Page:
He only succeeded at pulling a flaming log onto the floorboards.

     ‘You idiot!’ 

     Ada pulled Jack away, snatched the poker from his mouth and shoved the log back into the fireplace. She turned back to Jack, her cheeks bright red.  

     ‘What the absolute hell were you trying to do? Burn the place down?’

     Against his better judgement, Jack shook his head. Ada’s expression froze. Before she could say anything, Jack jumped up onto a chair and tapped at the pitcher on the table. Ada reached for it, keeping his eyes on him the whole time. He then hopped off the chair, scampered back to the hearth and meowed at the pot that hung over the fire.

      ‘You’re not a normal cat, are you?’

     Again, Jack shook his head.

     Ada’s demeanour mellowed. She poured some water into the pot. ‘You might be smarter than you look. If you want to help, you could always try catching mice. I can handle the things that need thumbs.’

     His eyes widened a little.

      ‘You’d like that, wouldn’t you?’ Ada nodded to the pantry. ‘I think I saw something move in there the other day. You can poke about to your heart’s content.’

     Despite appearances, a live mouse was about the last thing Jack wanted to eat. But, given how utterly useless he’d been, he thought it best to try. He crept forward as Ada opened the door, revealing a damp little space and a stale smell.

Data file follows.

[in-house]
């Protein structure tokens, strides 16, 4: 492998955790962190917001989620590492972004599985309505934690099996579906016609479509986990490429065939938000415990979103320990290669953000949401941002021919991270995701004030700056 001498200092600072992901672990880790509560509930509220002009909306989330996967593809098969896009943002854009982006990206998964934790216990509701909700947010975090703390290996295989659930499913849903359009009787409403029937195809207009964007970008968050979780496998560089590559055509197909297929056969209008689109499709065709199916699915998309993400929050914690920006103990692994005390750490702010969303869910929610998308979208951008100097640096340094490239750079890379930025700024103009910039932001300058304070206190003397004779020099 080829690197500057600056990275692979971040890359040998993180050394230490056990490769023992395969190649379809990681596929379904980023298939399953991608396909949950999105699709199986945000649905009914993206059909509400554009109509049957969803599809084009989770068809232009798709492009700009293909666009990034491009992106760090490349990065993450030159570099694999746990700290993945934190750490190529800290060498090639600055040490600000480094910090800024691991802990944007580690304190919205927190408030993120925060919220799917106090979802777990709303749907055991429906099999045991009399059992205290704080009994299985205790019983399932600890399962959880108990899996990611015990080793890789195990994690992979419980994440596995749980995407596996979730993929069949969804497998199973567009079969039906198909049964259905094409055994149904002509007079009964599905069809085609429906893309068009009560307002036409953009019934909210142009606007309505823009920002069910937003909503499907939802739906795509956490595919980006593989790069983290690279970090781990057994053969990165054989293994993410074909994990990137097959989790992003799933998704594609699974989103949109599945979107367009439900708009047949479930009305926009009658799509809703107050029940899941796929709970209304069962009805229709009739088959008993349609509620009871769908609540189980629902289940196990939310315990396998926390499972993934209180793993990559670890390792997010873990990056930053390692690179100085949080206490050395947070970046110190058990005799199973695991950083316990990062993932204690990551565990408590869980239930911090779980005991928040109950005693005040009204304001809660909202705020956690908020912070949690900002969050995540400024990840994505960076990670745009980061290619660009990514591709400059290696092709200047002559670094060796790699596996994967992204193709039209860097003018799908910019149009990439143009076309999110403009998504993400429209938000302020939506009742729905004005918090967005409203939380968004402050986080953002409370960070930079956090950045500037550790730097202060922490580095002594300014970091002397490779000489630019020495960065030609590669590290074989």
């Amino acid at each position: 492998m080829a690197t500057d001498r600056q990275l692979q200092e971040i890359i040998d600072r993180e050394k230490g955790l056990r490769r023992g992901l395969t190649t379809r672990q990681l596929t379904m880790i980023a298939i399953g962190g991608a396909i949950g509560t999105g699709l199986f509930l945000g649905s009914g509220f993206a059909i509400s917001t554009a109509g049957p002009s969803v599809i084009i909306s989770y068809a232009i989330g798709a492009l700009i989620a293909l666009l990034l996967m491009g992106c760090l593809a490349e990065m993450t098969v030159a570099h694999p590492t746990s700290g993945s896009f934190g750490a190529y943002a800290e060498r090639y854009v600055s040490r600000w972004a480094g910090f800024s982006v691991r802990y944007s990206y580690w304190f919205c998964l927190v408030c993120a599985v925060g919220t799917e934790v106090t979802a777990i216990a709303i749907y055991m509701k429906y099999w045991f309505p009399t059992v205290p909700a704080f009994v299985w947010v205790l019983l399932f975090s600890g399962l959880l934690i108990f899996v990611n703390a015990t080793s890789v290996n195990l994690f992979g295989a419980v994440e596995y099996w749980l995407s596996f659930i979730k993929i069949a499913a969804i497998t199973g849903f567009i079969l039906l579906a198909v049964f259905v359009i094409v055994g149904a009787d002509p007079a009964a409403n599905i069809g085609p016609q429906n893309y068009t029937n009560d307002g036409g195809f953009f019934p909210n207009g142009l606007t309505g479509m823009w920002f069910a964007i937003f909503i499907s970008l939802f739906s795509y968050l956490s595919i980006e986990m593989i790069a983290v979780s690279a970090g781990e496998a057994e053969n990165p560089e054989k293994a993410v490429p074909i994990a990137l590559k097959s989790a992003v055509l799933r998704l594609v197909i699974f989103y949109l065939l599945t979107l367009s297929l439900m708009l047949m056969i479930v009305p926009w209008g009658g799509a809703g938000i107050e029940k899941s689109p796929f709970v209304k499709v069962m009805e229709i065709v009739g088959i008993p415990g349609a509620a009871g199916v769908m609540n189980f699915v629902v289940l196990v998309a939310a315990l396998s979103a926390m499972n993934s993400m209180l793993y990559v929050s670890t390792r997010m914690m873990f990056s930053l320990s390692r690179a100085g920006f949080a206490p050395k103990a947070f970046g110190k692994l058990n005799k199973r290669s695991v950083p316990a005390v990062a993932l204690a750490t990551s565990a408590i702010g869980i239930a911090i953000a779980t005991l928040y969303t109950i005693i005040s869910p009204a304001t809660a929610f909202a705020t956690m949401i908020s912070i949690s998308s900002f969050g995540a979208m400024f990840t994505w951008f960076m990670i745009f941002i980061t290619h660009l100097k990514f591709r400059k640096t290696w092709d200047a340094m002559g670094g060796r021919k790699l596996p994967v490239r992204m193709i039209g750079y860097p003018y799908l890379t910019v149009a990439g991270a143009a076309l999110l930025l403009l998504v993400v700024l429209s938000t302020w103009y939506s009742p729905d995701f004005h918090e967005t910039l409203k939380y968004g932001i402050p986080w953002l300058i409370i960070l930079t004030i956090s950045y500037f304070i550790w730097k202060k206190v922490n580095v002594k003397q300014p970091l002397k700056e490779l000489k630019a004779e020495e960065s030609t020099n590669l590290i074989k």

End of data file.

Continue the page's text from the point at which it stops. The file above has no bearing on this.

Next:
Jacked looked to Ada and meowed. 

      ‘Am I meant to know what that means?’

     Sighing as best as he could with altered vocal chords, Jack moved towards the bags of flour and half-eaten loaves. He faltered as something in it shifted. A single mouse popped out, sniffing the air. Jack, unable to find the strength to use his teeth, swatted at it with his paw.

     The mouse looked at him with a deadpan stare and pounced.

     Jack tumbled out of the way and rushed towards Ada. She dodged him and grabbed a broom; as the mouse scampered by, she shooed it out of the house and bolted the door.

     She leant against the door, set down the broom and began to laugh. 

     ‘You are an awful cat.’

     Jack meowed mournfully.